When I first started as an intern at PaperCut in late November I didn’t now what to expect. As I first entered head office in Melbourne, I mentally prepared myself for all the usual mundane tasks that interns are inevitably assigned to (fetching coffee being at the top of the list). Now, being almost three months down the track, I can confidently say that my experience here at PaperCut couldn’t be any more personally and professionally fulfilling.
During my first two weeks at PaperCut I quickly realised that quality assurance was a BIG thing. Any new release candidate for PaperCut goes through a stringent testing process. For a period of time all development stops, and the whole team gets their hands on the newest version. We then go through a check-list of features to test, all of which must be tested on each supported operating system (Windows, Mac, Linux). Testing is no small thing here at PaperCut, it’s an intense process designed to catch as many bugs as possible in our print management software.
So, after I had settled in at PaperCut, Chris asked me to look into how we could increase the effectiveness and efficiency of our testing process. PaperCut has been using automated unit testing (testing of individual software modules) for a while, but Chris pointed me in the direction of automated functional testing. In affect, automating the manual testing described above.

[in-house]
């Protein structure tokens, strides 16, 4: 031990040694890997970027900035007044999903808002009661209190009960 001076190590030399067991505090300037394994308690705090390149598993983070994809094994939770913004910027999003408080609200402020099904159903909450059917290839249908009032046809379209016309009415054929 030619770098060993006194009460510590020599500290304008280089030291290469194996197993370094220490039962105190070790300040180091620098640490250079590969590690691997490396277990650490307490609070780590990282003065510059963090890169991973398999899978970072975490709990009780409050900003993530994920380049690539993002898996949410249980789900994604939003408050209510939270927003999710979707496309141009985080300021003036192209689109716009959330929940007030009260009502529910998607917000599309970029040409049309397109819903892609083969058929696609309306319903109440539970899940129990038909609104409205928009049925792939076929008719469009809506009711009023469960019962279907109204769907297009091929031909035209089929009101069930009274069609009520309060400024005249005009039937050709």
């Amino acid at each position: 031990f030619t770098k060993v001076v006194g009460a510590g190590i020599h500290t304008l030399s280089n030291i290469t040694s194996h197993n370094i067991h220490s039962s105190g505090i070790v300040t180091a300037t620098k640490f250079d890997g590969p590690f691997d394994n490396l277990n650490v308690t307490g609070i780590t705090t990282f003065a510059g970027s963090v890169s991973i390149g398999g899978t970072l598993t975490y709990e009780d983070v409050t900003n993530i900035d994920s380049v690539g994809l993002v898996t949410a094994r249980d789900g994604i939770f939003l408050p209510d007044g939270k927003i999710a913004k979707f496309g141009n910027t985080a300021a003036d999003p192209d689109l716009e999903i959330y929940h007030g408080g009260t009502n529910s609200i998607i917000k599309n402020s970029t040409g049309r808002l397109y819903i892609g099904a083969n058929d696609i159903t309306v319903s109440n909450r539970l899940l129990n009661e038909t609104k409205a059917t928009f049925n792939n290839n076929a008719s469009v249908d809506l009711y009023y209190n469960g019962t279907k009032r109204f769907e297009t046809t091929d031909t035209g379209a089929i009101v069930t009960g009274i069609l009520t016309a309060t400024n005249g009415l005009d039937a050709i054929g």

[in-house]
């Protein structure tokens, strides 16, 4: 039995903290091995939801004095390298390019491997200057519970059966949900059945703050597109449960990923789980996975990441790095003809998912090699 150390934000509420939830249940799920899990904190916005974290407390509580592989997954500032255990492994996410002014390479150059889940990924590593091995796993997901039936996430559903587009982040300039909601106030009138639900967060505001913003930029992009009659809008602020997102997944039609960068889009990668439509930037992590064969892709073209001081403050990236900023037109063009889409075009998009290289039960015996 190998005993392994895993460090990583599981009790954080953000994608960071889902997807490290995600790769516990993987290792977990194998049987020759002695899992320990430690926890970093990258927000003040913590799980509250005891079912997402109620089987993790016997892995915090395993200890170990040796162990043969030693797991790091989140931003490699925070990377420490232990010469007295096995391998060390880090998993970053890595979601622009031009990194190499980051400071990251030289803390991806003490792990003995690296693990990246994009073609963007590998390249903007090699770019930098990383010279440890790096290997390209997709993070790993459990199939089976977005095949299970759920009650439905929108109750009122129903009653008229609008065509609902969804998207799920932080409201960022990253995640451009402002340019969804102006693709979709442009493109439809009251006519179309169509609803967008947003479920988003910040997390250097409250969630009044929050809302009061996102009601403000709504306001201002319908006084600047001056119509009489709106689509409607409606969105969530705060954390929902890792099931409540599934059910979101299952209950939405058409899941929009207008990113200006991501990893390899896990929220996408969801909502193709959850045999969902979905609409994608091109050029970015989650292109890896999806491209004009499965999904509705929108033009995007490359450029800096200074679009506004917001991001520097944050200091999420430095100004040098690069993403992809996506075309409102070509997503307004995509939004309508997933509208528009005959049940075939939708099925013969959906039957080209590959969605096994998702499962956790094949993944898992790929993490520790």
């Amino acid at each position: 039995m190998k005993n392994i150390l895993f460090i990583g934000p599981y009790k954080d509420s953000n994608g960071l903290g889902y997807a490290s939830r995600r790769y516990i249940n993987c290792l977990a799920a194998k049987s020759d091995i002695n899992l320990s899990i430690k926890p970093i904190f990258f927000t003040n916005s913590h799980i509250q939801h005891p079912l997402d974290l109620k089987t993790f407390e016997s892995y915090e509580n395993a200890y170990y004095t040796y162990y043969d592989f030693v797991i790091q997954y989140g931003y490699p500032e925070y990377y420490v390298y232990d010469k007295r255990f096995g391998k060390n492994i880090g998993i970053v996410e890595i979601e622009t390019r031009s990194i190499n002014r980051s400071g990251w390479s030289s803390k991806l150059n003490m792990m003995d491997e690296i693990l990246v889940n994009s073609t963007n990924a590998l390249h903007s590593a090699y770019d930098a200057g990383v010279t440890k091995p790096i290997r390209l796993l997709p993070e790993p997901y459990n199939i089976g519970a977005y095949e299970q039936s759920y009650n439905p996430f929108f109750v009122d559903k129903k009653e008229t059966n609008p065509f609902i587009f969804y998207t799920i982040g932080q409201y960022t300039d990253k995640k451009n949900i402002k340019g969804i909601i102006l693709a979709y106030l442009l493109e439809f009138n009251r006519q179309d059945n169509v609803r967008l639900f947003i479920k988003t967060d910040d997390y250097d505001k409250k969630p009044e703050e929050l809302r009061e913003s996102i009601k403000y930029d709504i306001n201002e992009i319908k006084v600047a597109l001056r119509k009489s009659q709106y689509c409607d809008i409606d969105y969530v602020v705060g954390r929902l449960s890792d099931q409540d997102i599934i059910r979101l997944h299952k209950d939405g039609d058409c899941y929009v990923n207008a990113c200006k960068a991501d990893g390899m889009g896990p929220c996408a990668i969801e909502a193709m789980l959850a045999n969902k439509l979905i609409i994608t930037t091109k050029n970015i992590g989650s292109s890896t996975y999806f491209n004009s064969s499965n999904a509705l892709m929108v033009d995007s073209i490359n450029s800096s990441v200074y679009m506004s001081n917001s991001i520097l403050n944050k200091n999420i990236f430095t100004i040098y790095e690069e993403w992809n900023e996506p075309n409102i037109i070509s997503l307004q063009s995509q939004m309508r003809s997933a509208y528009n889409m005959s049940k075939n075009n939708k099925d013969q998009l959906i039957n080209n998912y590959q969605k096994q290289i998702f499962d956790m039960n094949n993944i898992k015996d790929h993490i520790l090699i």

Functional testing is the testing of the software as a whole. This form of testing provides benefits that are unachievable using unit testing. While unit testing is still useful for ensuring we don’t make any silly mistakes in small parts of of the product, functional testing is essentially simulating a user interacting with our software.
How is this all done? Over the past two months I’ve designed and written a framework that uses existing, mature software (including Selenium). I then used this functional testing framework to create scripts that simulate tasks that most users would do every day, syncing groups/users, editing printer properties, generating reports, performing printing.
It does this all by opening up a web browser and interacting with the user interface of PaperCut. It’s is completely automated, robust, and many times faster than any human. Below you can see a little demonstration of the testing at work, this test, which is one of dozens, is designed to generate every report and ensure that they successfully completed. This process was previously done “by hand” and took 30 minutes or more:
The automated testing framework is designed to help us accomplish two things; firstly, we don’t want to catch ‘most’ bugs, we want to catch all bugs. By reducing the potential for human error involved in our test processes, we increase the quality of testing. Secondly the speed at which these tests can be completed not only increases the amount of the application that we can test, but it means that the development team has more time to continue improving PaperCut.
This automated testing was used side-by-side with regular user testing, and unit testing, in the latest version 10 release, and will continue to be integrated into our standard testing procedures in the future. Automated testing was never intended to replace good old-fashioned manual testing, but it is my hope that it will allow us to provide an ever-increasing quality of service.